Today this has gotten much better, but there are still many obstacles for young musicians, especially in Europe, if they go multi-stylistic.
Time is a variable only seldomly discussed within the context of contemporary composition. Can you tell me a bit about your perspective on time in relation to a composition and what role it plays in your work?
Time has been discussed in contemporary music by many, for example Stockhausen and especially Bernd-Alois Zimmermann (Die Kugelgestalt der Zeit). And I find it interesting to observe that long-form pieces are a particular American thing: LaMonte Young’s music in general, but also Terry Riley, Morton Feldman, Phill Niblock, etc. did music that can last several hours.
I have a liking for long pieces and the different experience of time these types of pieces can create, especially when you are interested in sound-based, non-narrative music, which is most of my work and also most techno. I do not want to tell a story, but create an environment for the audience to experience. A good example for this is my Fathom (contrabass sax, 2 JI guitars and amplified drums), a 50-minute ambient doom piece.
How do you see the relationship between the 'sound' aspects of music and the 'composition' aspects? How do you work with sound and timbre to meet certain production ideas and in which way can certain sounds already take on compositional qualities?
For me sounds is where I normally start. I mostly do not start with a melodic, rhythmic or narrative idea, but with a certain soundscape I hear and want to create. I work from the big picture down to the smaller details. So, sound is at the core of my writing and defines the rest. Often even structural decisions are based on the sounds used in a piece.
I feel that in the 21st century the main elements are sound and rhythm (aka structure, micro and macro). I feel the older approach, starting with melody and harmony, is not really appropriate anymore, melody and harmony develop out of sound and rhythm, whether in art music (late Nono, Scelsi) or rock, metal and techno.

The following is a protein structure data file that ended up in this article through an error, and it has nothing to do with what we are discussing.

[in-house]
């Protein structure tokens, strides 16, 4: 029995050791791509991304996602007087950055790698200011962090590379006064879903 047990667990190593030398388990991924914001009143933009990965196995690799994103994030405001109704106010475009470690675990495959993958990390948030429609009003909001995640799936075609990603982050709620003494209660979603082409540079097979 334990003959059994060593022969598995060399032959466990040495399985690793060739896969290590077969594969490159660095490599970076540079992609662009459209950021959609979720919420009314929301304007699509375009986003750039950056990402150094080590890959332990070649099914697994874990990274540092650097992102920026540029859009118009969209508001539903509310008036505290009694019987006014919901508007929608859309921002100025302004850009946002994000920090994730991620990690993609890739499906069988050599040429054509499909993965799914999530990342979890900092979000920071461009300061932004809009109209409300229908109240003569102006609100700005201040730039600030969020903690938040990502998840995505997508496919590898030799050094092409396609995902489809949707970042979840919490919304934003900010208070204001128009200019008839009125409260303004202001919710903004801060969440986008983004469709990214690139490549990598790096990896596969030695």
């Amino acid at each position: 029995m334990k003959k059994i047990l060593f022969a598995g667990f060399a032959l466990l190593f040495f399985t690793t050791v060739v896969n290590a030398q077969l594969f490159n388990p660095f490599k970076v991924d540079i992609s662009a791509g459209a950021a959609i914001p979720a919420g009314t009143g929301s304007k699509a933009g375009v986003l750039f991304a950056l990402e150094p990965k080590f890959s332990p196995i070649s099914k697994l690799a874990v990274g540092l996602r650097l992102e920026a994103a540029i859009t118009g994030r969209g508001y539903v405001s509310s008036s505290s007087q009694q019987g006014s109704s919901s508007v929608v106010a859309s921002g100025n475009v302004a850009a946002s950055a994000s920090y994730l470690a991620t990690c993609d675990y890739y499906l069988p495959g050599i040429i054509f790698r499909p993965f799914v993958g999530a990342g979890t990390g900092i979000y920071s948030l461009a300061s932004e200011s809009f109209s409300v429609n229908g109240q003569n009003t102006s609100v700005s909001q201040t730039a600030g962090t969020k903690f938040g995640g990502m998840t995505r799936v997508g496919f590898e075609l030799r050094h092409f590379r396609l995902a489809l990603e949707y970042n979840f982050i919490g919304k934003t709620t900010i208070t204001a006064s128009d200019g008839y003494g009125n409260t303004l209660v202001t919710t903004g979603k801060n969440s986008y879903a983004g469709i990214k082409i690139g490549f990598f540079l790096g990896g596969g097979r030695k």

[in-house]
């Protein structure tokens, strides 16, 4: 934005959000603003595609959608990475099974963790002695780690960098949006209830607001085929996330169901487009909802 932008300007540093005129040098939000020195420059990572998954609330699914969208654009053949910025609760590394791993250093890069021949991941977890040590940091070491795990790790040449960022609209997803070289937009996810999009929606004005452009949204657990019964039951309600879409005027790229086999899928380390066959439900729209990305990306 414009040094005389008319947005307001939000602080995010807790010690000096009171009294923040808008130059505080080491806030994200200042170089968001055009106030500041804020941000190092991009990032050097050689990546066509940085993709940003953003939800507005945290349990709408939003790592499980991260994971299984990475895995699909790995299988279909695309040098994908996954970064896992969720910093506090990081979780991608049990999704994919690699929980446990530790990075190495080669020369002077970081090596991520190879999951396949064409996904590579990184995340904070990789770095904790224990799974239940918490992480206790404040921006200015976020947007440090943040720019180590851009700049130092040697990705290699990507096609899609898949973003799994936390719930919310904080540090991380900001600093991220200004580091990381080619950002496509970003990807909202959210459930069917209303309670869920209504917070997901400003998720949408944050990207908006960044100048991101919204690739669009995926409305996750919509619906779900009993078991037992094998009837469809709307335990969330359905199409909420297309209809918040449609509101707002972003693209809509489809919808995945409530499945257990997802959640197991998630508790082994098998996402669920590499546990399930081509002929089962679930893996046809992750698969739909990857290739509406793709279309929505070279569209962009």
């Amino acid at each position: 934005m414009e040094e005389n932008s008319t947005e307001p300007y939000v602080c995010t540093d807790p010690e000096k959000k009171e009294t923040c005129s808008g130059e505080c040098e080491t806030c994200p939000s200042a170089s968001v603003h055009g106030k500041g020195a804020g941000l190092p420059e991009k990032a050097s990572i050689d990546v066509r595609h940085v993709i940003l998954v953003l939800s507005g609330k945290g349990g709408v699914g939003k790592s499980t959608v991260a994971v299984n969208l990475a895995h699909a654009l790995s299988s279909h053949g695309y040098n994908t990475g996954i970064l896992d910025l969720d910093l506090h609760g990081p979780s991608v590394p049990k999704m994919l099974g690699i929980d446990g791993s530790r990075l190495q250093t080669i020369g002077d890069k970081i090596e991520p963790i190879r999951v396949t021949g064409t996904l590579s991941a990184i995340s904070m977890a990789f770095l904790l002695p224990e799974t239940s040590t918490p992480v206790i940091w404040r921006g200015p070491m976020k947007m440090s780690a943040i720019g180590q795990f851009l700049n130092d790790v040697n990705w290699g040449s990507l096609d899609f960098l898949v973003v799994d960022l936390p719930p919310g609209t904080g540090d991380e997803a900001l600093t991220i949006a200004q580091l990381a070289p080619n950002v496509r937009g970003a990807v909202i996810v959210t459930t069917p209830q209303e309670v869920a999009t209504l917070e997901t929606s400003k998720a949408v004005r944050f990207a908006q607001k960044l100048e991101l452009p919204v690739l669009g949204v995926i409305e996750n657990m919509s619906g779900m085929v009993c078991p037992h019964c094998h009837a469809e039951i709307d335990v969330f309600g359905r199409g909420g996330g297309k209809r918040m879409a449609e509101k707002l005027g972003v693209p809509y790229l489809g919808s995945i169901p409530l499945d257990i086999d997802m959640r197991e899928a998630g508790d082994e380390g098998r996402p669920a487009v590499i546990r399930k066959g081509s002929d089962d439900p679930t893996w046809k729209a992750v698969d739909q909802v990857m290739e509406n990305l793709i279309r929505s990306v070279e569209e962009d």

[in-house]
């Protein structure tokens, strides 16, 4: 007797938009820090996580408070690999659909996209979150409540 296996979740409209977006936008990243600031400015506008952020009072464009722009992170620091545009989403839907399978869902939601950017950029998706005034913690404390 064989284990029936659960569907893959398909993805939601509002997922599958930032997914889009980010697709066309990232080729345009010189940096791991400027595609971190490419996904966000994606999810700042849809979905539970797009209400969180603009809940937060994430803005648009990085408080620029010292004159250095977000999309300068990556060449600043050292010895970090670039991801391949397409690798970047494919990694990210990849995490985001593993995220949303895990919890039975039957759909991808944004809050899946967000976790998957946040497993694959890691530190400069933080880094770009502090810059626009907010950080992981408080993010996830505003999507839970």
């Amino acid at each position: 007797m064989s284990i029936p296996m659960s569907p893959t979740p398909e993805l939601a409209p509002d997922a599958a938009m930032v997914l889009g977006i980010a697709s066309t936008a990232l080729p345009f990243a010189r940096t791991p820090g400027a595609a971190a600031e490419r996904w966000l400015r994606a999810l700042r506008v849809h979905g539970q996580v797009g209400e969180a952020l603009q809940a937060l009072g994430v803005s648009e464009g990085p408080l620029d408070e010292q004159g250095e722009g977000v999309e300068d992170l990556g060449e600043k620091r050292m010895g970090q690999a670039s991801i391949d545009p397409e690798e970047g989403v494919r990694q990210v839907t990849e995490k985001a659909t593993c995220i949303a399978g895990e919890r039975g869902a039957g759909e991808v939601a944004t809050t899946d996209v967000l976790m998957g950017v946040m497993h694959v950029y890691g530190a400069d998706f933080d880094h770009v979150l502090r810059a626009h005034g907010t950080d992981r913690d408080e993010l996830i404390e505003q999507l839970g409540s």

The individual note is not as important as the overall soundscape.
Collaborations can take on many forms. What role do they play in your approach and what are your preferred ways of engaging with other creatives?
I have been collaborating quite a bit over the years. But I must say that (score-based) composing is and always was an individual thing for me, very rarely have I collaborated on score-based music.
My collaborations are either of an improvisatorial manner, my duo with Carl Stone for example, which although improvised is a duo of two composers. [Read our Carl Stone interview] Or they are band-based (Metal Machine Trio, Faust, Text of Light, etc), which also means much improv, but then certain parts can get fixed—or not.
My collaborations with electronic musicians such as John Tejada, Boris Hegenbart or Kasper Toeplitz often start with improvs, but then develop the improvised source material into an electronic composition, either by spending time together or sending files back and forth. I am now planning a new project-collaboration with the French electronic musician Franck Vigroux.
Take us through a day in your life, from a possible morning routine through to your work, please. Do you have a fixed schedule? How do music and other aspects of your life feed back into each other - do you separate them or instead try to make them blend seamlessly?
I kind of have a structure, if not an actual schedule. I get up around 10 am, have coffee and breakfast, have a look outside around the house, do some exercise (hopefully), then do email and read some news.
Since Corona the noon-to-1 slot is often reserved for Zoom meetings, because I often meet people in Europe. Then I try to do an hour of practising and after a short break I work on my most recent project(s). This might either be composing, recording, editing and mixing, writing, research, etc., whatever it is I am working on and that needs to be done.
I try to be done by 8 pm, have dinner, watch a movie and then maybe do some more, depending on how much I have to do. I normally go to sleep pretty late, around 2 or 3 pm, so there is still a few hours I can do something, if I feel like it.